In Dexter Southfield's season finale on May 19, Baez took 10 swings and missed six times. Having seen nearly every game Baez has played this year and a lot going back to the fall and last summer, that was the most I've seen him swing and miss, and it happened to come in front of a packed crowd of scouts with several national-level evaluators. A team that loves Baez could still take him in the back of the first round—there won't be many players with his tools and explosiveness still available in that range—but decision-makers who saw his last game are going to have some more reservations. The one area of Baez's game that hasn't slumped all year is his defense in center field. He's not a pure burner and he's built like a corner outfielder at 6-foot-3, 220 pounds, but he's a power runner with good defensive instincts, breaking well off the bat with good routes to all angles. That gives him a chance to start in center field, though if he outgrows the position he has the attributes to develop into a plus defender in right field.
Chris Moore, SS, New York
Playing for Suffield Academy in Connecticut, Moore played well on both sides of the ball in a May 8 game that drew 15-20 scouts in a matchup against another New York City native, outfielder Michael Sirota, playing for The Frederick Gunn School. Moore drove the ball well to all fields during batting practice, especially the opposite way. He's strong and athletic, though his swing path cuts in and out of the hitting zone quickly and he showed vulnerabilities last summer against breaking stuff, so some scouts have concerns about his ability to make consistent contact against better pitching, but he smashed a pitch up in the zone for a triple in this game. He's 6 feet, 210 pounds with good actions and a strong arm, though some scouts think he might eventually slow down and outgrow the position to slide over to third base.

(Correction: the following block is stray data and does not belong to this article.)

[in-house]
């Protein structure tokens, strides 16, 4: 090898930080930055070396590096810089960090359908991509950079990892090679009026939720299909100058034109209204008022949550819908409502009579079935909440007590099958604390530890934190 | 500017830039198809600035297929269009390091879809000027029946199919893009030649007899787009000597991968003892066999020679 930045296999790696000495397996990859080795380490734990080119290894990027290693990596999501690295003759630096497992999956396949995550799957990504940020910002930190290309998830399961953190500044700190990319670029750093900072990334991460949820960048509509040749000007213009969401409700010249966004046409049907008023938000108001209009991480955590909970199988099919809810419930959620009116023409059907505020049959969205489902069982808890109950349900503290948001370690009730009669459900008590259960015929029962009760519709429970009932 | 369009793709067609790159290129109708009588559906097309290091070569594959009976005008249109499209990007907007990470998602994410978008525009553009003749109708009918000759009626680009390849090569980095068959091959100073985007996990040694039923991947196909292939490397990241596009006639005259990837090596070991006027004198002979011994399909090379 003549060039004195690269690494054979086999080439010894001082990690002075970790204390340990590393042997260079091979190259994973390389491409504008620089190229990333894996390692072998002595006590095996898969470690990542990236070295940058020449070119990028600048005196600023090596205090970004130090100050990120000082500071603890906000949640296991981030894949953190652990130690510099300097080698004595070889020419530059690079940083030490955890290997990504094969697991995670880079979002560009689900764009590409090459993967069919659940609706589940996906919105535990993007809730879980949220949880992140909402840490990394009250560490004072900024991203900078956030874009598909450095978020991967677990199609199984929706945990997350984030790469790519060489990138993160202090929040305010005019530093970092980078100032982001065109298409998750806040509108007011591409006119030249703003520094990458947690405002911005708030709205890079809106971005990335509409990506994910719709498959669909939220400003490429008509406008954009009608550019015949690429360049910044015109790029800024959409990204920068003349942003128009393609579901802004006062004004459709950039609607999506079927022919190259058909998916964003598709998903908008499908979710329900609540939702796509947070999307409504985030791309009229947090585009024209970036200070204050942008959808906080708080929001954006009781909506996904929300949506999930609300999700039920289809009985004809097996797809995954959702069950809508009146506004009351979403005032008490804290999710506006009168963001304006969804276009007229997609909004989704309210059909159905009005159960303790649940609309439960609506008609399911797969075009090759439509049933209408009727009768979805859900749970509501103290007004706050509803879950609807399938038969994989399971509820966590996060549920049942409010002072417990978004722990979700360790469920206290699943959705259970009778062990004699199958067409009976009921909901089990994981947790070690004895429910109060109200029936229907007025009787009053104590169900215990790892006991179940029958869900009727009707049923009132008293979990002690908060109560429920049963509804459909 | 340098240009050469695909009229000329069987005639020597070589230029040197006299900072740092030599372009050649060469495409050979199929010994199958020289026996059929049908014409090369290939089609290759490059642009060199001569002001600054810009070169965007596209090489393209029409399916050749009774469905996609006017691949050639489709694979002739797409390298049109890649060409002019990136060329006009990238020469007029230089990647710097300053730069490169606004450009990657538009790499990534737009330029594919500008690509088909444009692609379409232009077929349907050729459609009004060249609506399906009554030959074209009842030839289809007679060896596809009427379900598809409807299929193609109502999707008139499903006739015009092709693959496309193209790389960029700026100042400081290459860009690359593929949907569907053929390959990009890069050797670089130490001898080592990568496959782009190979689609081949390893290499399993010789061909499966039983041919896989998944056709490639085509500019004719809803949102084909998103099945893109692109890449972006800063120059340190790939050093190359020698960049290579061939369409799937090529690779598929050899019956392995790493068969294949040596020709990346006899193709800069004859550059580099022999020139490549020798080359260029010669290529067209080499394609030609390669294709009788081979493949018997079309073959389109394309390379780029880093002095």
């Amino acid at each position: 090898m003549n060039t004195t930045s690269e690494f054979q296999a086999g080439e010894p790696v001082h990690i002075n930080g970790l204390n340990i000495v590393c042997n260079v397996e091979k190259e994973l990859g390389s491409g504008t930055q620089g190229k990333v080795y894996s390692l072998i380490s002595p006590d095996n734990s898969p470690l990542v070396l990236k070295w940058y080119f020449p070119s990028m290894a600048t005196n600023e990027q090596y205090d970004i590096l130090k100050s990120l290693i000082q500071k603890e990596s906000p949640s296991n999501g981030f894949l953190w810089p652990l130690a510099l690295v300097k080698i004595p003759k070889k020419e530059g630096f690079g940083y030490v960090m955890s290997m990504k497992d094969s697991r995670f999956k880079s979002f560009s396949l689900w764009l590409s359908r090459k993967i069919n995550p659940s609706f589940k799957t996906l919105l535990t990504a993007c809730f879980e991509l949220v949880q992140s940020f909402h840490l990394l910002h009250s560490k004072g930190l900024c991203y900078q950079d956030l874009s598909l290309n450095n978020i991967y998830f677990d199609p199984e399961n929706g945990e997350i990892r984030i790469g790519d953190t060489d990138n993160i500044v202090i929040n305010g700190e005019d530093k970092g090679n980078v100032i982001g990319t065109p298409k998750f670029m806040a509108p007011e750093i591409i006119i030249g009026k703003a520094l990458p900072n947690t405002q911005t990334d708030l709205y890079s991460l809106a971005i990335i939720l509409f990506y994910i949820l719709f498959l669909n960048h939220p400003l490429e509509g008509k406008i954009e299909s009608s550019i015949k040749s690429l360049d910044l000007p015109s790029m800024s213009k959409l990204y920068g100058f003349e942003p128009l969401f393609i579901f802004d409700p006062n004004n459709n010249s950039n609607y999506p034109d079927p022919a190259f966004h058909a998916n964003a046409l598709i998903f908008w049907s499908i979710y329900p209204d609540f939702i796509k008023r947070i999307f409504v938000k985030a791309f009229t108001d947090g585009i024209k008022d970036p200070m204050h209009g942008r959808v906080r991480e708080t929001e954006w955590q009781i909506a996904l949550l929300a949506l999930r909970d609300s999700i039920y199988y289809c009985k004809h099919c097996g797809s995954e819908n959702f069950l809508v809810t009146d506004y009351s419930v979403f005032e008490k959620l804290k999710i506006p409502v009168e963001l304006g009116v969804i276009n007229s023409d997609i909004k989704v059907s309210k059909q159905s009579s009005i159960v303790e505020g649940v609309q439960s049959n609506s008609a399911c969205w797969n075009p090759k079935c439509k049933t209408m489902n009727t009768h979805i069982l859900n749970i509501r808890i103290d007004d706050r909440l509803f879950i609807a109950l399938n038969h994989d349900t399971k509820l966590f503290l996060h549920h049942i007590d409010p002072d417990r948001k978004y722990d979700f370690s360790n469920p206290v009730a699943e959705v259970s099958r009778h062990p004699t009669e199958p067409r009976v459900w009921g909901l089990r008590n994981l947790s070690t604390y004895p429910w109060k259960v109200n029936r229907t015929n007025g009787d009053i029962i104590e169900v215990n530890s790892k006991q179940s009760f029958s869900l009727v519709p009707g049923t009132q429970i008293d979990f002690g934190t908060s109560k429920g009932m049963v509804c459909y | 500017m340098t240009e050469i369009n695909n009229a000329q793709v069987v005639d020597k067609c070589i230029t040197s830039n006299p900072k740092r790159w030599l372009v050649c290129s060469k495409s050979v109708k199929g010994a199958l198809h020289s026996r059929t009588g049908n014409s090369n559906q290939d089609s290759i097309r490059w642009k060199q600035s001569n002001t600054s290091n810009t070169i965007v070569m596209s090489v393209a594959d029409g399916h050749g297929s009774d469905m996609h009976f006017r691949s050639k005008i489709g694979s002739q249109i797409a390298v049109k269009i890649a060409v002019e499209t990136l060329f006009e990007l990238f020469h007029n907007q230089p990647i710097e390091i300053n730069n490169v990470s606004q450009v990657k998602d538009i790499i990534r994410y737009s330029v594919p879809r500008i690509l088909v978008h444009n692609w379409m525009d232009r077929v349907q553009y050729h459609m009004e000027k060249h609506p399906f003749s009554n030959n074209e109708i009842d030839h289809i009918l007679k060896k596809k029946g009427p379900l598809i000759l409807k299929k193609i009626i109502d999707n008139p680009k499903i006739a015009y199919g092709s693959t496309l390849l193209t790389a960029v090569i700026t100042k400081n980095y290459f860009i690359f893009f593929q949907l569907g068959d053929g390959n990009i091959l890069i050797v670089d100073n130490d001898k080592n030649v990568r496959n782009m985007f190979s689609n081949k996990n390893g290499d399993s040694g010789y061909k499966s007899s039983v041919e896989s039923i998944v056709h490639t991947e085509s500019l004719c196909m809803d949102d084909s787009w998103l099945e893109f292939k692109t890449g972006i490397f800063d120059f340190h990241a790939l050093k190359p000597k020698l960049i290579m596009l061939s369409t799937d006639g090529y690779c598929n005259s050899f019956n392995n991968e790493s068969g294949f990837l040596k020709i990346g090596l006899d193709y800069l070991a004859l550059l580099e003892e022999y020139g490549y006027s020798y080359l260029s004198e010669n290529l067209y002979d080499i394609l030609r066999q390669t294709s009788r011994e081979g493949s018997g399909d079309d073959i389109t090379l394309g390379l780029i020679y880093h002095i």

Michael Sirota, OF, New York
Playing against Moore, Sirota showed well for himself at the plate and in center field, going 1-for-2 with a double, two walks and a strikeout. He got fooled on a first-pitch breaking ball that he swung through, but otherwise showed a patient hitting approach and laid off close pitches outside the zone, working his way back from an 0-2 count for one of those walks. Sirota wasn't at major national events last summer like the Area Code Games or East Coast Pro, but the Northeastern commit has emerged as an intriguing sleeper for some scouts. He's young for the class (he turns 18 in June), has more room to add strength to his 6-foot-2, 180-pound frame and is a plus runner who showed good defensive instincts in center field in this look.
Cole Young, SS, Pennsylvania
Major League Baseball held its PDP Northeast workout on May 8 at Citizens Bank Park in Philadelphia. Unfortunately, none of the infielders took infield, and instead of a game, they had pitchers throw live BP to hitters. Obviously it's hard to evaluate an infielder without being able to see him play the infield. But Young's BP and live at-bats were impressive, and given the way he hit last summer, he looks like a Day 1 candidate for the 2022 draft. He has a loose, easy swing from the left side and the ball carries well off his bat from a compact, direct stroke. The Duke commit controlled his at-bats well and drove the ball for hard contact against a lefty and a righthander in both of his live at-bats.
Vincent Fattore, OF, Pennsylvania
Another Duke commit, Fattore took the best at-bat of the workout in Philadelphia, smoking a 91 mph fastball from 2021 righthander Jacob Steinmetz deep over the center fielder's head for what would have been a double in a game. He walked in his other trip to the plate in live BP and didn't swing through any pitches either time. Fattore packs a good amount of strength into his 5-foot-11 frame, driving the ball well in the air consistently in BP both to his pull side and to right-center field. He also showed a strong arm throwing from the outfield.
Kevin McGonigle, SS, Pennsylvania
While watching Lonnie White Jr. on May 15, McGonigle jumped out on the other side playing for Monsignor Bonner and Archbishop Prendergast High in Pennsylvania. In his first at-bat, the lefty-hitting McGonigle did a good job of staying inside the ball and going with the pitch to drive it in the air the opposite way, but the left fielder ran it down for the out. He followed it up later with a home run, showing a compact swing with good rhythm and balance. An Auburn commit, McGonigle also showed advanced aptitude and instincts for the game on both sides of the ball with good defensive actions at shortstop.